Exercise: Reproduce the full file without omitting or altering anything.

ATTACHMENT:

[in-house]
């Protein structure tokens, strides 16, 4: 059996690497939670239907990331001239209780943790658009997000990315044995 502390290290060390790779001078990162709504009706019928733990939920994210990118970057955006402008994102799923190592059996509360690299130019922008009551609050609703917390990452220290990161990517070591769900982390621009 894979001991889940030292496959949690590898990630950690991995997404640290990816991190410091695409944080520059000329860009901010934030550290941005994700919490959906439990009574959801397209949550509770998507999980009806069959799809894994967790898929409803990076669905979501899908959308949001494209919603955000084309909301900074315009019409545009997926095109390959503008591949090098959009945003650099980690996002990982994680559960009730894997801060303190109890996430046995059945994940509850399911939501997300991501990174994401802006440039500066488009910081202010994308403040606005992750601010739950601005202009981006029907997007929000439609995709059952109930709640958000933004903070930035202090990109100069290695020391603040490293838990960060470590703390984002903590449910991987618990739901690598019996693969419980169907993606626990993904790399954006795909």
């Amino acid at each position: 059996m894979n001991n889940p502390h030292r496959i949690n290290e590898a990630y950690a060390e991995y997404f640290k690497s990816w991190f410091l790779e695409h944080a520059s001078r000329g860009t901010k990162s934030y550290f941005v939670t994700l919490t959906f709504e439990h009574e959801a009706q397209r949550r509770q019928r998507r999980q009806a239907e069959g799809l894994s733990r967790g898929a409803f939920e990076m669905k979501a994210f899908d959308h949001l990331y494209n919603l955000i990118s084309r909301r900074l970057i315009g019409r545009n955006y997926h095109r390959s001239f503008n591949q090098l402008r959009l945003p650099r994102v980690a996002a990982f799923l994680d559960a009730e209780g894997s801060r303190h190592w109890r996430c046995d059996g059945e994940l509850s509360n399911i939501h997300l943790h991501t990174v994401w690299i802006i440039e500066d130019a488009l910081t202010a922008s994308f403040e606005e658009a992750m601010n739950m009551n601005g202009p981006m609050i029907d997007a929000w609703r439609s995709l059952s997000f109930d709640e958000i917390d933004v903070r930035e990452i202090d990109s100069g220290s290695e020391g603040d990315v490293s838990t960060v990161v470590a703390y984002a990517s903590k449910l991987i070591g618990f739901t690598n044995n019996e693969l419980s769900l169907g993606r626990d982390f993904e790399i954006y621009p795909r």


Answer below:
[in-house]
């Protein structure tokens, strides 16, 4: 059996690497939670239907990331001239209780943790658009997000990315044995 502390290290060390790779001078990162709504009706019928733990939920994210990118970057955006402008994102799923190592059996509360690299130019922008009551609050609703917390990452220290990161990517070591769900982390621009 894979001991889940030292496959949690590898990630950690991995997404640290990816991190410091695409944080520059000329860009901010934030550290941005994700919490959906439990009574959801397209949550509770998507999980009806069959799809894994967790898929409803990076669905979501899908959308949001494209919603955000084309909301900074315009019409545009997926095109390959503008591949090098959009945003650099980690996002990982994680559960009730894997801060303190109890996430046995059945994940509850399911939501997300991501990174994401802006440039500066488009910081202010994308403040606005992750601010739950601005202009981006029907997007929000439609995709059952109930709640958000933004903070930035202090990109100069290695020391603040490293838990960060470590703390984002903590449910991987618990739901690598019996693969419980169907993606626990993904790399954006795909």
């Amino acid at each position: 059996m894979n001991n889940p502390h030292r496959i949690n290290e590898a990630y950690a060390e991995y997404f640290k690497s990816w991190f410091l790779e695409h944080a520059s001078r000329g860009t901010k990162s934030y550290f941005v939670t994700l919490t959906f709504e439990h009574e959801a009706q397209r949550r509770q019928r998507r999980q009806a239907e069959g799809l894994s733990r967790g898929a409803f939920e990076m669905k979501a994210f899908d959308h949001l990331y494209n919603l955000i990118s084309r909301r900074l970057i315009g019409r545009n955006y997926h095109r390959s001239f503008n591949q090098l402008r959009l945003p650099r994102v980690a996002a990982f799923l994680d559960a009730e209780g894997s801060r303190h190592w109890r996430c046995d059996g059945e994940l509850s509360n399911i939501h997300l943790h991501t990174v994401w690299i802006i440039e500066d130019a488009l910081t202010a922008s994308f403040e606005e658009a992750m601010n739950m009551n601005g202009p981006m609050i029907d997007a929000w609703r439609s995709l059952s997000f109930d709640e958000i917390d933004v903070r930035e990452i202090d990109s100069g220290s290695e020391g603040d990315v490293s838990t960060v990161v470590a703390y984002a990517s903590k449910l991987i070591g618990f739901t690598n044995n019996e693969l419980s769900l169907g993606r626990d982390f993904e790399i954006y621009p795909r």